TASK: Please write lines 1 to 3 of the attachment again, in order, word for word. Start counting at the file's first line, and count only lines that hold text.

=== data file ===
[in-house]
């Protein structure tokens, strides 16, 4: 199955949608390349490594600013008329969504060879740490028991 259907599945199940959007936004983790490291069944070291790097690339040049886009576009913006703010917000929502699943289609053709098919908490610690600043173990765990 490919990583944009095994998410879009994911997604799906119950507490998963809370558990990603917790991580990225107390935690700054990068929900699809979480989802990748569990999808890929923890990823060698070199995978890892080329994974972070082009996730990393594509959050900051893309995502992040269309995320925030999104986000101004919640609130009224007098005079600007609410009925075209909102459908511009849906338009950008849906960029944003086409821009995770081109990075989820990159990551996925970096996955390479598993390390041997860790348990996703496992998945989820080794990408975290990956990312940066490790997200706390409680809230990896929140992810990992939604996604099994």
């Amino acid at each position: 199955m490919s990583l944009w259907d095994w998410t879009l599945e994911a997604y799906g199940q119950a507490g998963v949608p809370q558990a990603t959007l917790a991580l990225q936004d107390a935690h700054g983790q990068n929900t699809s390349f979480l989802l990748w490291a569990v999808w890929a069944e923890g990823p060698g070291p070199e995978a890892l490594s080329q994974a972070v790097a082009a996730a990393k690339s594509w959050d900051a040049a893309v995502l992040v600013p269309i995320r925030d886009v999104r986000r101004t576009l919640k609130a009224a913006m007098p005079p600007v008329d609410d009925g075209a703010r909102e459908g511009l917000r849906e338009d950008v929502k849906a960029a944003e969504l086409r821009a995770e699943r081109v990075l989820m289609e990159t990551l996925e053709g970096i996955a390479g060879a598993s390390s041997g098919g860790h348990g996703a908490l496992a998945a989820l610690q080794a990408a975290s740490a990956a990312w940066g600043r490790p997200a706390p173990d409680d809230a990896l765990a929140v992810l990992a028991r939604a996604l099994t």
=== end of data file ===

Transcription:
[in-house]
């Protein structure tokens, strides 16, 4: 199955949608390349490594600013008329969504060879740490028991 259907599945199940959007936004983790490291069944070291790097690339040049886009576009913006703010917000929502699943289609053709098919908490610690600043173990765990 490919990583944009095994998410879009994911997604799906119950507490998963809370558990990603917790991580990225107390935690700054990068929900699809979480989802990748569990999808890929923890990823060698070199995978890892080329994974972070082009996730990393594509959050900051893309995502992040269309995320925030999104986000101004919640609130009224007098005079600007609410009925075209909102459908511009849906338009950008849906960029944003086409821009995770081109990075989820990159990551996925970096996955390479598993390390041997860790348990996703496992998945989820080794990408975290990956990312940066490790997200706390409680809230990896929140992810990992939604996604099994």
């Amino acid at each position: 199955m490919s990583l944009w259907d095994w998410t879009l599945e994911a997604y799906g199940q119950a507490g998963v949608p809370q558990a990603t959007l917790a991580l990225q936004d107390a935690h700054g983790q990068n929900t699809s390349f979480l989802l990748w490291a569990v999808w890929a069944e923890g990823p060698g070291p070199e995978a890892l490594s080329q994974a972070v790097a082009a996730a990393k690339s594509w959050d900051a040049a893309v995502l992040v600013p269309i995320r925030d886009v999104r986000r101004t576009l919640k609130a009224a913006m007098p005079p600007v008329d609410d009925g075209a703010r909102e459908g511009l917000r849906e338009d950008v929502k849906a960029a944003e969504l086409r821009a995770e699943r081109v990075l989820m289609e990159t990551l996925e053709g970096i996955a390479g060879a598993s390390s041997g098919g860790h348990g996703a908490l496992a998945a989820l610690q080794a990408a975290s740490a990956a990312w940066g600043r490790p997200a706390p173990d409680d809230a990896l765990a929140v992810l990992a028991r939604a996604l099994t």